Allow me to also take this opportunity to share with you the news that The Sink or Swim Project will be participating in the upcoming Sea Level Rise Summit that is being conducted by Florida Atlantic University’s Florida Center for Environmental Studies and that I will be speaking at the conference on May 4th.

While Florida and Alaska are on the opposite ends of the spectrum, they share mutual concerns of the imminent challenges presented by environmental changes. The rapid melting of the Arctic ice is threatening coastal locations globally, and impacts include increased flooding from sea-level rise in Florida to infrastructure instability from permafrost melting in Alaska.

Sustainability professionals from the private sector – including insurance companies, realtors, architects and developers – will join leading scientists, decision-makers and members of the public sector for the third Sea-level Rise Summit from Tuesday, May 3 through Thursday, May 5 at the Hyatt Regency Pier 66, 2301 SE 17th St., in Fort Lauderdale.

Hosted by Florida Atlantic University’s Florida Center for Environmental Studies, the aim of the summit is to compare and contrast the unfolding impacts and response in these different regions to identify and highlight opportunities for building coastal resilience both locally and globally. More information, including a full agenda, can be found here: http://www.ces.fau.edu/arctic-florida/

A Special Report from the University of Miami


Dr. Ben Kirtman, Professor and Director of the Cooperative Institute of Atmospheric Sciences at the University of Miami’s Rosenstiel School of Marine & Atmospheric Science, is one of the world’s leading climate scientists, a co-author of the NOAA Climate Prediction Task Force and the IPPC’s most recent report, as well as someone who has been very kind to help educate me about climate change and sea rise over the last few years. He and many other exceptional educators all over the University such as Dr. Hal Wanless, Professor and Chair of the School’s Department of Geological Sciences, are at the absolute cutting edge of the study of sea level rise science, the social and health impacts that climate change will increasingly have on our world, alternative energy solutions that we must commit to and the policy making issues that will help us solve this growing crisis.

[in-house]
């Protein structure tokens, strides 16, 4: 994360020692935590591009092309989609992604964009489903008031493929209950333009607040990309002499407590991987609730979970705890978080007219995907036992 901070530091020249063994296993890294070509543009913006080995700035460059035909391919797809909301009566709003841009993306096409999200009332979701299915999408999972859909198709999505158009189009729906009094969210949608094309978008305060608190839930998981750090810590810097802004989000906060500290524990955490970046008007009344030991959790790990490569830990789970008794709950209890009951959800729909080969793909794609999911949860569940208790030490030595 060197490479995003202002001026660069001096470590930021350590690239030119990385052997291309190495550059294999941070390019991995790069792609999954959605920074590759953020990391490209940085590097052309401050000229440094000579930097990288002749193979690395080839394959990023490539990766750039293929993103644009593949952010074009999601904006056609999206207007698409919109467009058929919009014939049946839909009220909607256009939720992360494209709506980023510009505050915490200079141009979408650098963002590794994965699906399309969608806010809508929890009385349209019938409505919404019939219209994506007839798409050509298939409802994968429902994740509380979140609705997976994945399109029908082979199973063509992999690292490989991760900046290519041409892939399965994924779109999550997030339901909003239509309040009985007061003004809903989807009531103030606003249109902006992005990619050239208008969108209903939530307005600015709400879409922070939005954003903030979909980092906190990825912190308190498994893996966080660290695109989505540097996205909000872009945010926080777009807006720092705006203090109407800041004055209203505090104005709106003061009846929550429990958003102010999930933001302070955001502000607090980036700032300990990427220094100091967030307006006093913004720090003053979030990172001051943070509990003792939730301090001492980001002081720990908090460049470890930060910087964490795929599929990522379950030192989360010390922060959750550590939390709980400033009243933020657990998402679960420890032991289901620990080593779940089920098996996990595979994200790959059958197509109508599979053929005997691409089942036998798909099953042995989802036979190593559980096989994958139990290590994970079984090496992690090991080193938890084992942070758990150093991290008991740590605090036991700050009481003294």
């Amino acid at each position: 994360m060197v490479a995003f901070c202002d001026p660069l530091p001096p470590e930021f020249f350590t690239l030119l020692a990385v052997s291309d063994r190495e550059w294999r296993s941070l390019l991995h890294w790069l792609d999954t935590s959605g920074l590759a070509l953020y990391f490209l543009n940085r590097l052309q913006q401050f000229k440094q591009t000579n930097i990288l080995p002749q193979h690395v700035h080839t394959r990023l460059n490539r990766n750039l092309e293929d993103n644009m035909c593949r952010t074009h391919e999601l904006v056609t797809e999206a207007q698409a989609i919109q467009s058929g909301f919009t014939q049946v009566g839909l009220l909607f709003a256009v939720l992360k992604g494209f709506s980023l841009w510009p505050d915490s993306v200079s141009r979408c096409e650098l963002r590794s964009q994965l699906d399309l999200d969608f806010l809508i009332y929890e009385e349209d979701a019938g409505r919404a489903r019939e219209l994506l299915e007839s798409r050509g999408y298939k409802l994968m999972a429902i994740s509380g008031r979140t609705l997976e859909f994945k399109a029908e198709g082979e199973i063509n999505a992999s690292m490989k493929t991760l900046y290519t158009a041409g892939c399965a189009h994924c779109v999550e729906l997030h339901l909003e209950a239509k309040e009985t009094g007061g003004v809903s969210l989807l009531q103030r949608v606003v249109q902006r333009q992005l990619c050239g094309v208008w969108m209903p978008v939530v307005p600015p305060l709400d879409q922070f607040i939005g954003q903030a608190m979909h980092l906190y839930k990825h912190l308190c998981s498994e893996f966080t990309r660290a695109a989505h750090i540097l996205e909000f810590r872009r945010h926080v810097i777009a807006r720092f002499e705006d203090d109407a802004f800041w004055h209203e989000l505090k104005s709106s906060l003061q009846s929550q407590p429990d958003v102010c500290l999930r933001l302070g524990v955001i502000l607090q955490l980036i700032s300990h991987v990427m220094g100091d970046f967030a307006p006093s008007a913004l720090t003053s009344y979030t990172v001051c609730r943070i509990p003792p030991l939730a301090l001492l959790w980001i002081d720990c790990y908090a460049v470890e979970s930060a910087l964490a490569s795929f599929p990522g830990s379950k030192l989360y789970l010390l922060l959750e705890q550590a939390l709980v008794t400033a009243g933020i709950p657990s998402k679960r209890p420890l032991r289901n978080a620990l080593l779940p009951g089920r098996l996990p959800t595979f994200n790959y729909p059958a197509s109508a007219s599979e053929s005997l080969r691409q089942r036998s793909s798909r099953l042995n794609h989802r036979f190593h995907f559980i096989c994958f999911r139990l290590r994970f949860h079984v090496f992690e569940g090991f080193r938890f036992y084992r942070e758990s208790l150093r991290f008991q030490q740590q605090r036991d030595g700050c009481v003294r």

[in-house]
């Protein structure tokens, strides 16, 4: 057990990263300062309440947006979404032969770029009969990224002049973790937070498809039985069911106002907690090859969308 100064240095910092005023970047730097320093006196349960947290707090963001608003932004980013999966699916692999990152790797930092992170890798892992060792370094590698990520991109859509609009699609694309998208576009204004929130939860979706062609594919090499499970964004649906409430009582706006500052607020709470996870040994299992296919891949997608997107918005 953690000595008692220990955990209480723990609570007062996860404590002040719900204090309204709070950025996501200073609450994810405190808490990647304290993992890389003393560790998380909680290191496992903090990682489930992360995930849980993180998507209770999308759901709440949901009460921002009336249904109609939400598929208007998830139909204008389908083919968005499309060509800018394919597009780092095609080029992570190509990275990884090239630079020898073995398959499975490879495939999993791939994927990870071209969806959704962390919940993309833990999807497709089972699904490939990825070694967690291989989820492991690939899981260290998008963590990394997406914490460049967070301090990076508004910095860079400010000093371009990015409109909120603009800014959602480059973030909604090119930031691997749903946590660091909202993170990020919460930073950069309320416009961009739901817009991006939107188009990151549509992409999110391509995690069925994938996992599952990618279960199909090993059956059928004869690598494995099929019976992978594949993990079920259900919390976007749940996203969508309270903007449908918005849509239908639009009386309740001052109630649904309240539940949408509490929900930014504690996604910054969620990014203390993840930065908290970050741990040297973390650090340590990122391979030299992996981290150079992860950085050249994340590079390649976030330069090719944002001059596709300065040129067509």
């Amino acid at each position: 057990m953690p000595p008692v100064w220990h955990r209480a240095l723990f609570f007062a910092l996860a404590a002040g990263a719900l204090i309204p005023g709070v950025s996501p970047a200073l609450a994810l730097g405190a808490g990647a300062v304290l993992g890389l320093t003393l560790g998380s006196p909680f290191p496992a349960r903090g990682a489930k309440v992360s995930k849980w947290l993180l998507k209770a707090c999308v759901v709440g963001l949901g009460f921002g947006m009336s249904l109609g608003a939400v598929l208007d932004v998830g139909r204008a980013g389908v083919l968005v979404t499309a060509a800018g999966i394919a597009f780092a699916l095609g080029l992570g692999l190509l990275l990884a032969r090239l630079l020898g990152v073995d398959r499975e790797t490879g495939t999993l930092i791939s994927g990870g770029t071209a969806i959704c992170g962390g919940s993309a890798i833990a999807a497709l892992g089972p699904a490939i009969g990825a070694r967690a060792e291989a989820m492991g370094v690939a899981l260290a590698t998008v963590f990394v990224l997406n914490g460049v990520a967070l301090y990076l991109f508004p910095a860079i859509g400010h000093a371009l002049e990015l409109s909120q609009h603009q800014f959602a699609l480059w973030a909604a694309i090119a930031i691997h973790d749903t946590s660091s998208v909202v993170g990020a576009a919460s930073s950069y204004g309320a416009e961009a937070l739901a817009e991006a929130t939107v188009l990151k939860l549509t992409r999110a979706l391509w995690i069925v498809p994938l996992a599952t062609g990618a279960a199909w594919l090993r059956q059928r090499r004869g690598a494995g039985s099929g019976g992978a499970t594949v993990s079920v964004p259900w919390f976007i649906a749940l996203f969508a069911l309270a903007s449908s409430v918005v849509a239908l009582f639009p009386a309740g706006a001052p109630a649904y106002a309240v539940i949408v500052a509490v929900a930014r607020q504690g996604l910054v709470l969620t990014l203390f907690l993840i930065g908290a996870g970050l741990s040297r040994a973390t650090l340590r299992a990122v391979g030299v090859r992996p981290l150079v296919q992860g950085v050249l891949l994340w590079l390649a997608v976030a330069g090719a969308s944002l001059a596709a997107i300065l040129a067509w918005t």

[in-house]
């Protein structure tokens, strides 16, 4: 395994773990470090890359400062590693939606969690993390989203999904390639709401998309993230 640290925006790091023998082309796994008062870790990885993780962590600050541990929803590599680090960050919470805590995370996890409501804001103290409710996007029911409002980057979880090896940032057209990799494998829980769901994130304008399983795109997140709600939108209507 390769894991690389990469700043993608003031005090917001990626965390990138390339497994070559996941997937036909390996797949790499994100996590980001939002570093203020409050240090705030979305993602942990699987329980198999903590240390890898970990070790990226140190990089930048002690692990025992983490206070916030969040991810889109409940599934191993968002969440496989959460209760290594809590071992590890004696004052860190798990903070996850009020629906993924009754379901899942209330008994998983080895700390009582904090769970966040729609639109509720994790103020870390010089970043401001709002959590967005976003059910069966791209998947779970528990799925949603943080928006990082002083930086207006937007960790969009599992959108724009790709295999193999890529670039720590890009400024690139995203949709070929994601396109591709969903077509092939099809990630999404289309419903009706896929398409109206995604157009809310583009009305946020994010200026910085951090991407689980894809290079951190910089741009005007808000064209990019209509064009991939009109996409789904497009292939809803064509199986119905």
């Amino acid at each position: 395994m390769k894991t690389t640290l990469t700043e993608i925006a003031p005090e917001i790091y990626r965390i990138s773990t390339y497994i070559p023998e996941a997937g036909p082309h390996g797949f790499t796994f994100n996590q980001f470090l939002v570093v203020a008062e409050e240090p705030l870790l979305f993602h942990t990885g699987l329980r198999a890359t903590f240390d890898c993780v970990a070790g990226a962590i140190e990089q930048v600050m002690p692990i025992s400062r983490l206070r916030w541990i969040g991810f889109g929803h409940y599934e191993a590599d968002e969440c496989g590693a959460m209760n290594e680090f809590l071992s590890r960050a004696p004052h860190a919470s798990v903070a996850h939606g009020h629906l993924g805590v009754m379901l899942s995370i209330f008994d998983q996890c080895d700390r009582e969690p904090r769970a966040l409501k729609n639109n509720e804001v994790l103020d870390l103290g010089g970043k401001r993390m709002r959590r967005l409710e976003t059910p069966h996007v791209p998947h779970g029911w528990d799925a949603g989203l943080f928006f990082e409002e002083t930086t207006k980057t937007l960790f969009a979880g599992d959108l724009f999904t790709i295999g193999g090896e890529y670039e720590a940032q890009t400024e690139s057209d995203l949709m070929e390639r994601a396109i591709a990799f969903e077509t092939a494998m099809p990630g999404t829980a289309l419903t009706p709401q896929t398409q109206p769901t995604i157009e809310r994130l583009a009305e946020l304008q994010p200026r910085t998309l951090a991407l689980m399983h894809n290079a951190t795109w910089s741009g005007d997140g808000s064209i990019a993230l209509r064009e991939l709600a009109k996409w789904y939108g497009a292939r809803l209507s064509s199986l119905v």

The University of Miami is, in my view, uniquely positioned to both study and help solve this growing crisis and, although I admit being biased (I am a graduate of the school’s Summer Scholars Program in Tropical Marine Biology and plan to study Ecosystem Science & Policy there this coming summer as well as follow my mom, dad and grandfather, all of whom are Miami grads, by applying late this year for undergrad admission), I am deeply proud and excited that the new University President, Julio Frenk, has made climate change a major focus of his administration, of part of what he calls The Relevant University. In his recent Inauguration speech Dr. Frenk made his commitment to helping the world on its climate concerns clear when he said;

    For instance, rising sea levels—a major threat to Miami as well as the rest of the world—was discussed repeatedly during my listening exercise. Climate change is an arena where virtually every academic discipline has something to contribute, and where the institution is already showing the way forward. In the coming months, we will announce a new University-wide effort to expand our considerable expertise in sea level rise. This is exactly the kind of transformative, global contribution that Miami can and should be making to the search for sustainable solutions.

So with these thoughts in mind I am pleased to share the news of the University’s campus wide focus on climate change and to share with you their brand new overview that shows the depth of their commitment and ability to help our community and world. As we say around these parts, it really is “All About The U’!